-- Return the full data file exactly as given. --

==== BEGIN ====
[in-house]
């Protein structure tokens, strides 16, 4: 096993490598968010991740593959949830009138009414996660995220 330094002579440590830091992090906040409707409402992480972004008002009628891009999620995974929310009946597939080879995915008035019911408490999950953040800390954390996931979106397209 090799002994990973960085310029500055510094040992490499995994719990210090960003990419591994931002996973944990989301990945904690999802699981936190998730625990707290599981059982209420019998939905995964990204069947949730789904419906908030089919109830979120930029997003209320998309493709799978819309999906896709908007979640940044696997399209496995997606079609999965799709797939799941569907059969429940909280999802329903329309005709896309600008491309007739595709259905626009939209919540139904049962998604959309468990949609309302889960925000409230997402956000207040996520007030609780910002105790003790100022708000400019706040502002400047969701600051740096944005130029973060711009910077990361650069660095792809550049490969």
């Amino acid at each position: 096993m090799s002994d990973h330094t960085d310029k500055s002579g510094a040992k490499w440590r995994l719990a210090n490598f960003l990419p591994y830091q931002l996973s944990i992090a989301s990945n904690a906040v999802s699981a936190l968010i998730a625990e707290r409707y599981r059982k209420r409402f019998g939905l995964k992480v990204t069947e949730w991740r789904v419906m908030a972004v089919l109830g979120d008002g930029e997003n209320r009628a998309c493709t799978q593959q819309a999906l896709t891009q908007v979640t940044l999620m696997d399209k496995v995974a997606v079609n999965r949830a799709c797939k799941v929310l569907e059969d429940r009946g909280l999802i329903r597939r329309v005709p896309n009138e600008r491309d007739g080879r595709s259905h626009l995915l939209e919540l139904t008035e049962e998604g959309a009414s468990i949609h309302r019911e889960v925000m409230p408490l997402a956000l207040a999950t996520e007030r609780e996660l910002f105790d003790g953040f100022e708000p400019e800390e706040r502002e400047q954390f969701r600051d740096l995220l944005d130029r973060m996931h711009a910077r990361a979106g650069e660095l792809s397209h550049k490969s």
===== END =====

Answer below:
[in-house]
């Protein structure tokens, strides 16, 4: 096993490598968010991740593959949830009138009414996660995220 330094002579440590830091992090906040409707409402992480972004008002009628891009999620995974929310009946597939080879995915008035019911408490999950953040800390954390996931979106397209 090799002994990973960085310029500055510094040992490499995994719990210090960003990419591994931002996973944990989301990945904690999802699981936190998730625990707290599981059982209420019998939905995964990204069947949730789904419906908030089919109830979120930029997003209320998309493709799978819309999906896709908007979640940044696997399209496995997606079609999965799709797939799941569907059969429940909280999802329903329309005709896309600008491309007739595709259905626009939209919540139904049962998604959309468990949609309302889960925000409230997402956000207040996520007030609780910002105790003790100022708000400019706040502002400047969701600051740096944005130029973060711009910077990361650069660095792809550049490969």
């Amino acid at each position: 096993m090799s002994d990973h330094t960085d310029k500055s002579g510094a040992k490499w440590r995994l719990a210090n490598f960003l990419p591994y830091q931002l996973s944990i992090a989301s990945n904690a906040v999802s699981a936190l968010i998730a625990e707290r409707y599981r059982k209420r409402f019998g939905l995964k992480v990204t069947e949730w991740r789904v419906m908030a972004v089919l109830g979120d008002g930029e997003n209320r009628a998309c493709t799978q593959q819309a999906l896709t891009q908007v979640t940044l999620m696997d399209k496995v995974a997606v079609n999965r949830a799709c797939k799941v929310l569907e059969d429940r009946g909280l999802i329903r597939r329309v005709p896309n009138e600008r491309d007739g080879r595709s259905h626009l995915l939209e919540l139904t008035e049962e998604g959309a009414s468990i949609h309302r019911e889960v925000m409230p408490l997402a956000l207040a999950t996520e007030r609780e996660l910002f105790d003790g953040f100022e708000p400019e800390e706040r502002e400047q954390f969701r600051d740096l995220l944005d130029r973060m996931h711009a910077r990361a979106g650069e660095l792809s397209h550049k490969s």